Katana : Japanese traditional sword – Part 1-
Katana : Japanese sword (1)
At first, I was going to post an article about “Muramasa”, a very famous cursed “katana”, but I thought it might be better to write simple explanations of Japanese traditional swords beforehand.
“Unbreakable, unbending and very sharp” sword
A sword has to be hard to be unbending and sharp, and has to be soft as well to be unbreakable.
To realise these two conditions, Japanese swords are produced by wrapping soft iron with hard one.
Soft iron contains a small amount of carbon and used as core of a sword, called as “shin-gane” (core iron).
Hard one contains a large amount of carbon, called as “kawa-gane” (skin iron).
“Kawa-gane” is produced by repeating two procedures; beating hot iron flat then doubling it over.
This procedure makes iron purer, makes contained-carbon in the iron homogeneous, and reduces amount of carbon.
(Impure substances come out as sparks when you beat an iron.)
If you repeat this too many times, the iron becomes too soft.
Usually around 15 times, so a finished sword will have nearly 33,000 layers of iron.
Types of Japanese swords
[Choku-tou (Straight katana)]
Almost straight katana.
Originally came from overseas and had been used until the first half of the 10th century.
It seemed that curved swords were begun to be forged after the insurrections (from 931 to 947) by Taira no Masakado and Fujiwara no Sumitomo.
The swords which were forged in this early times are categorised as “Jyouko-tou”.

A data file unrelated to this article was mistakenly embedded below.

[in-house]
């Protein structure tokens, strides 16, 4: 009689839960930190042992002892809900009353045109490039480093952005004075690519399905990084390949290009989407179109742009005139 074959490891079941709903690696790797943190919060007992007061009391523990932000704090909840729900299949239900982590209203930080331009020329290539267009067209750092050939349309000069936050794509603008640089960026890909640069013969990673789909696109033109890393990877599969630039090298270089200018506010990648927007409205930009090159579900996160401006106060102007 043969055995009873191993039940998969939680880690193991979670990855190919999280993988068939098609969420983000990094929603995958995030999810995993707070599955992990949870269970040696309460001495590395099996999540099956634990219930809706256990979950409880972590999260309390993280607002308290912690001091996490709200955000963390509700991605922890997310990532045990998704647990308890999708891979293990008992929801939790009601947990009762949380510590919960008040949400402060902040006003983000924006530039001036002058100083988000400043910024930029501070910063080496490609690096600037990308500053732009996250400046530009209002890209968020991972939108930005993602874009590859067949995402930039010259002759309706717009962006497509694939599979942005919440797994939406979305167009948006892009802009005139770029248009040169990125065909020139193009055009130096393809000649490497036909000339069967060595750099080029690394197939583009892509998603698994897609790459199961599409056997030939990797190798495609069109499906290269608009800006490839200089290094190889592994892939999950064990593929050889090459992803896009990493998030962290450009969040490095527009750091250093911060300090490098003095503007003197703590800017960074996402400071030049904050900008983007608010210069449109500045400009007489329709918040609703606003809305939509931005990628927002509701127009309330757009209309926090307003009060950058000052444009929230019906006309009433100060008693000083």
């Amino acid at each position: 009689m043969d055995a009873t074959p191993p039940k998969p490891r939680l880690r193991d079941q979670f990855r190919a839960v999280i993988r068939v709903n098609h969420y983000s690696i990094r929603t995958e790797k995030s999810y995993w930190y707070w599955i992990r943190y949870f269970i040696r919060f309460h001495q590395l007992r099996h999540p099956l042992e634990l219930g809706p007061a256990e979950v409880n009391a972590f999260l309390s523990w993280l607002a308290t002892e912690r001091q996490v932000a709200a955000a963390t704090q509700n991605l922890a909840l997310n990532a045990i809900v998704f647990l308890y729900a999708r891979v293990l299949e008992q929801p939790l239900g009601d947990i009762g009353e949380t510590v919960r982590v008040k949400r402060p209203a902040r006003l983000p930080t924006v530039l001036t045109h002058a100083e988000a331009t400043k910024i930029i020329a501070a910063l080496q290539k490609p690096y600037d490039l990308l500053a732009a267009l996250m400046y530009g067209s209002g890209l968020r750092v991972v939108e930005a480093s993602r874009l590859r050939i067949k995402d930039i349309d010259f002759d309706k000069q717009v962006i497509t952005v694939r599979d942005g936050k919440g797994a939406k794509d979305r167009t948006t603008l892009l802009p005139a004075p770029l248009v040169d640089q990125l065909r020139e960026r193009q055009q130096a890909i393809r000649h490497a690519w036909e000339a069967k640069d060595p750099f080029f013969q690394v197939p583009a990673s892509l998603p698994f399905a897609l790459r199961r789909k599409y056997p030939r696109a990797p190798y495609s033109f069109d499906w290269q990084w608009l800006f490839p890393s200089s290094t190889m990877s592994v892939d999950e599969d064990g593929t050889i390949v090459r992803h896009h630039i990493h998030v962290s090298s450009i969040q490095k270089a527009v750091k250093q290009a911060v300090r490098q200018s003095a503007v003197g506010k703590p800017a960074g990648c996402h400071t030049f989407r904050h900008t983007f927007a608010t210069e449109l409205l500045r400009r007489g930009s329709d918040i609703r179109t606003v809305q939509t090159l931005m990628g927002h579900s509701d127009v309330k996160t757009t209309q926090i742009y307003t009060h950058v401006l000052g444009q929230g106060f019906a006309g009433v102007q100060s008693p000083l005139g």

This straight type of swords is mainly used for thrusting attacks like a rapier.
[Tachi (Broad katana)]
A long, largely curved sword used between the late Heian era (794 – 1185 / 1192) and the beginning of the Muromachi era (1336 – 1392).
The length of the blade is around 70 – 80 cm (approx. 2ft 4in to 8in).
Usually placed edge-down on exhibitions.
People hang it from their waist with edge-down.
Curved swords like “tachi” and “katana” are suitable for cutting.
Around more than 60 cm (approx. 2ft) long, but a little shorter than “tachi”.
Used from the middle of the Muromachi era (the late 15th century) to the end of the Edo era (the middle of the 19th century).
When “tachi” becomes shorter by “suriage”
*, it’s called as “katana”.
“Katana” is worn with edge-up, inserted into “Obi” (a sash for kimono).
*– The word “Katana” –
The word “katana” is also used for general Japanese traditional swords including “tachi”.
(Sometimes used for Western swords, too.)
*– Suriage –
Filing notches of a blade (“machi”) and cutting off the end of its tang (“nakago”).
[Waki-zashi (lit. side-inserted)]
Between 30.3 cm (approx. 1ft) and 60.6 cm long.
Also worn at the waist with edge-up like katana.
Small ones between 36 to 40 cm (approx. 1ft 2in to 4in) are called “ko-waki-zashi” (small waki-zashi).
From around Azuchi-momoyama era (1573 – 1603) to Edo era (1603 – 1868), a waki-zashi was worn together with a katana as a spare.
A pair of katana and waki-zashi was called “Dai-shou” (Big and small).
[Tantou (lit. short katana)]
Its length isn’t over 30.3 cm.
Before curved blades were produced, this tantou was called as katana.
One without “tsuba” (sword guard) is referred to as “ai-kuchi”.
Often carried in kimono. (Referred to as “kai-ken”. “Kai” is “futokoro”.)
[Ken / Tsurugi (lit. sword)]
Both-edged straight sword.
The word “ken” or “tsurugi” is frequently used for general (especially Western) swords, including katana.
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